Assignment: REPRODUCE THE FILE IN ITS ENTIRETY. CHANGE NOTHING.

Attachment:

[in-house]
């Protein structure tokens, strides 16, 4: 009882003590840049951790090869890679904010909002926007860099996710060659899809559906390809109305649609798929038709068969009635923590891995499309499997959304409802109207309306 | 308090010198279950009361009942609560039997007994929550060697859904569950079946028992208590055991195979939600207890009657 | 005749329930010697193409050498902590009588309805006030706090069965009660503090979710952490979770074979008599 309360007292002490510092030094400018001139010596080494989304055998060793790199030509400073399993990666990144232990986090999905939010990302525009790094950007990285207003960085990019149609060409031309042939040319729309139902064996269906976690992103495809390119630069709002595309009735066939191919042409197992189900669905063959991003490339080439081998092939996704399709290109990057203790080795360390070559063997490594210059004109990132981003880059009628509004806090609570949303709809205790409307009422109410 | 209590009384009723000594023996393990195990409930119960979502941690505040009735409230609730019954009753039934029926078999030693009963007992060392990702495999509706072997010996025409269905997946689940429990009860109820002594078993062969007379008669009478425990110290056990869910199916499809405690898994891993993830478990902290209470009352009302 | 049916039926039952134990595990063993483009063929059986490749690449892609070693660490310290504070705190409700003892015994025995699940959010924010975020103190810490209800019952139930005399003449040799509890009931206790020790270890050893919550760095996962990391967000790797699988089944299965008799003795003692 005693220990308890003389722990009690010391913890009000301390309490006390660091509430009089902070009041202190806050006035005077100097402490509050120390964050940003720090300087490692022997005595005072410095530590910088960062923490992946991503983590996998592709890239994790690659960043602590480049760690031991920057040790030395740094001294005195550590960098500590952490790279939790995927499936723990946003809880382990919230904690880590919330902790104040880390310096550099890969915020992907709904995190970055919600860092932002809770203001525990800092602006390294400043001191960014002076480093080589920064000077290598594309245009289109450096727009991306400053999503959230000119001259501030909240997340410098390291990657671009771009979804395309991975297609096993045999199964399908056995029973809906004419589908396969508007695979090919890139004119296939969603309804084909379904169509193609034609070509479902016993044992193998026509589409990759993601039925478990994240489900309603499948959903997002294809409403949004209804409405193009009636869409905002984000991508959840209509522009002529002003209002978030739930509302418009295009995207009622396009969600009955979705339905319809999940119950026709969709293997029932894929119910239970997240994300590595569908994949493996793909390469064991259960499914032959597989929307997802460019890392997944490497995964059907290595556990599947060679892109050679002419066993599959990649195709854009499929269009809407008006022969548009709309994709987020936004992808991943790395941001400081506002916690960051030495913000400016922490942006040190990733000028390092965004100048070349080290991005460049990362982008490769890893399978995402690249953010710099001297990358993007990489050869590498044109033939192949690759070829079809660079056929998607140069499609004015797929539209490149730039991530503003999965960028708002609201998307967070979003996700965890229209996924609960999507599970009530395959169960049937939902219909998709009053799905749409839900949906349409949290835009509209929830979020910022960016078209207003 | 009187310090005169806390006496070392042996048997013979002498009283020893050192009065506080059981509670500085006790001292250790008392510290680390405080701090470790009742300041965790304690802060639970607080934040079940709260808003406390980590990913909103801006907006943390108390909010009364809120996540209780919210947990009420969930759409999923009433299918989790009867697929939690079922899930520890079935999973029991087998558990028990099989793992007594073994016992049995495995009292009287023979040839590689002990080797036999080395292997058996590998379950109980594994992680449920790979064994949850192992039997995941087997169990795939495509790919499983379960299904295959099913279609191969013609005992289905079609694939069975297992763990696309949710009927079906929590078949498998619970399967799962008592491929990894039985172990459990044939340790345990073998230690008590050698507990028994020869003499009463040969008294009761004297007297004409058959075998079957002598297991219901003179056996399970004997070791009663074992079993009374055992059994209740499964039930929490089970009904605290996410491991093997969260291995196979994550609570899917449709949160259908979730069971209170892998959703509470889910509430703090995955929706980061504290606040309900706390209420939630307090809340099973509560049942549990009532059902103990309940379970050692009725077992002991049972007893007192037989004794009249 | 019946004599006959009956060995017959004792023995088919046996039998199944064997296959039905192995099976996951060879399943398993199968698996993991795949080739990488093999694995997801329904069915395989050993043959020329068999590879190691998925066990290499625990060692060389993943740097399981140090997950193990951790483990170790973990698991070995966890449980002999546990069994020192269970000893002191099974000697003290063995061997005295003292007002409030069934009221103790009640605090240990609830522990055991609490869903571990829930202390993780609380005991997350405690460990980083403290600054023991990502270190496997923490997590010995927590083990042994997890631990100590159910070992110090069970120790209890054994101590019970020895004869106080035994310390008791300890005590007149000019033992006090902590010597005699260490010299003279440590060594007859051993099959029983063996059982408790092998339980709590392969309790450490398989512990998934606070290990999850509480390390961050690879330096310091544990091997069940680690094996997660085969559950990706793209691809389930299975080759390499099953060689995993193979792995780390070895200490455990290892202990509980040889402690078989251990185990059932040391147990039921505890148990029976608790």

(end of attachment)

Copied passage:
[in-house]
């Protein structure tokens, strides 16, 4: 009882003590840049951790090869890679904010909002926007860099996710060659899809559906390809109305649609798929038709068969009635923590891995499309499997959304409802109207309306 | 308090010198279950009361009942609560039997007994929550060697859904569950079946028992208590055991195979939600207890009657 | 005749329930010697193409050498902590009588309805006030706090069965009660503090979710952490979770074979008599 309360007292002490510092030094400018001139010596080494989304055998060793790199030509400073399993990666990144232990986090999905939010990302525009790094950007990285207003960085990019149609060409031309042939040319729309139902064996269906976690992103495809390119630069709002595309009735066939191919042409197992189900669905063959991003490339080439081998092939996704399709290109990057203790080795360390070559063997490594210059004109990132981003880059009628509004806090609570949303709809205790409307009422109410 | 209590009384009723000594023996393990195990409930119960979502941690505040009735409230609730019954009753039934029926078999030693009963007992060392990702495999509706072997010996025409269905997946689940429990009860109820002594078993062969007379008669009478425990110290056990869910199916499809405690898994891993993830478990902290209470009352009302 | 049916039926039952134990595990063993483009063929059986490749690449892609070693660490310290504070705190409700003892015994025995699940959010924010975020103190810490209800019952139930005399003449040799509890009931206790020790270890050893919550760095996962990391967000790797699988089944299965008799003795003692 005693220990308890003389722990009690010391913890009000301390309490006390660091509430009089902070009041202190806050006035005077100097402490509050120390964050940003720090300087490692022997005595005072410095530590910088960062923490992946991503983590996998592709890239994790690659960043602590480049760690031991920057040790030395740094001294005195550590960098500590952490790279939790995927499936723990946003809880382990919230904690880590919330902790104040880390310096550099890969915020992907709904995190970055919600860092932002809770203001525990800092602006390294400043001191960014002076480093080589920064000077290598594309245009289109450096727009991306400053999503959230000119001259501030909240997340410098390291990657671009771009979804395309991975297609096993045999199964399908056995029973809906004419589908396969508007695979090919890139004119296939969603309804084909379904169509193609034609070509479902016993044992193998026509589409990759993601039925478990994240489900309603499948959903997002294809409403949004209804409405193009009636869409905002984000991508959840209509522009002529002003209002978030739930509302418009295009995207009622396009969600009955979705339905319809999940119950026709969709293997029932894929119910239970997240994300590595569908994949493996793909390469064991259960499914032959597989929307997802460019890392997944490497995964059907290595556990599947060679892109050679002419066993599959990649195709854009499929269009809407008006022969548009709309994709987020936004992808991943790395941001400081506002916690960051030495913000400016922490942006040190990733000028390092965004100048070349080290991005460049990362982008490769890893399978995402690249953010710099001297990358993007990489050869590498044109033939192949690759070829079809660079056929998607140069499609004015797929539209490149730039991530503003999965960028708002609201998307967070979003996700965890229209996924609960999507599970009530395959169960049937939902219909998709009053799905749409839900949906349409949290835009509209929830979020910022960016078209207003 | 009187310090005169806390006496070392042996048997013979002498009283020893050192009065506080059981509670500085006790001292250790008392510290680390405080701090470790009742300041965790304690802060639970607080934040079940709260808003406390980590990913909103801006907006943390108390909010009364809120996540209780919210947990009420969930759409999923009433299918989790009867697929939690079922899930520890079935999973029991087998558990028990099989793992007594073994016992049995495995009292009287023979040839590689002990080797036999080395292997058996590998379950109980594994992680449920790979064994949850192992039997995941087997169990795939495509790919499983379960299904295959099913279609191969013609005992289905079609694939069975297992763990696309949710009927079906929590078949498998619970399967799962008592491929990894039985172990459990044939340790345990073998230690008590050698507990028994020869003499009463040969008294009761004297007297004409058959075998079957002598297991219901003179056996399970004997070791009663074992079993009374055992059994209740499964039930929490089970009904605290996410491991093997969260291995196979994550609570899917449709949160259908979730069971209170892998959703509470889910509430703090995955929706980061504290606040309900706390209420939630307090809340099973509560049942549990009532059902103990309940379970050692009725077992002991049972007893007192037989004794009249 | 019946004599006959009956060995017959004792023995088919046996039998199944064997296959039905192995099976996951060879399943398993199968698996993991795949080739990488093999694995997801329904069915395989050993043959020329068999590879190691998925066990290499625990060692060389993943740097399981140090997950193990951790483990170790973990698991070995966890449980002999546990069994020192269970000893002191099974000697003290063995061997005295003292007002409030069934009221103790009640605090240990609830522990055991609490869903571990829930202390993780609380005991997350405690460990980083403290600054023991990502270190496997923490997590010995927590083990042994997890631990100590159910070992110090069970120790209890054994101590019970020895004869106080035994310390008791300890005590007149000019033992006090902590010597005699260490010299003279440590060594007859051993099959029983063996059982408790092998339980709590392969309790450490398989512990998934606070290990999850509480390390961050690879330096310091544990091997069940680690094996997660085969559950990706793209691809389930299975080759390499099953060689995993193979792995780390070895200490455990290892202990509980040889402690078989251990185990059932040391147990039921505890148990029976608790």